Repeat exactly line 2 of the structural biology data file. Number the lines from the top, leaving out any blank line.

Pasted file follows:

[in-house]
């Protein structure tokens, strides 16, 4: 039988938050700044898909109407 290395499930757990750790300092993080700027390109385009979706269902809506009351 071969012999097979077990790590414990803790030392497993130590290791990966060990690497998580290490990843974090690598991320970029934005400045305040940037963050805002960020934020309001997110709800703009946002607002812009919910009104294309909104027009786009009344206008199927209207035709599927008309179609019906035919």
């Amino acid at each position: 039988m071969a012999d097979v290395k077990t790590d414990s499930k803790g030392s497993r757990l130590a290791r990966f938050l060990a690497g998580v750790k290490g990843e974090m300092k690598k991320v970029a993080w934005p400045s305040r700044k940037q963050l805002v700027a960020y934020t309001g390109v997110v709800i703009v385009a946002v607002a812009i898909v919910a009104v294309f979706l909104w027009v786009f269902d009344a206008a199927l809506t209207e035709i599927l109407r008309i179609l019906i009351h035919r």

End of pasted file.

């Protein structure tokens, strides 16, 4: 039988938050700044898909109407 290395499930757990750790300092993080700027390109385009979706269902809506009351 071969012999097979077990790590414990803790030392497993130590290791990966060990690497998580290490990843974090690598991320970029934005400045305040940037963050805002960020934020309001997110709800703009946002607002812009919910009104294309909104027009786009009344206008199927209207035709599927008309179609019906035919």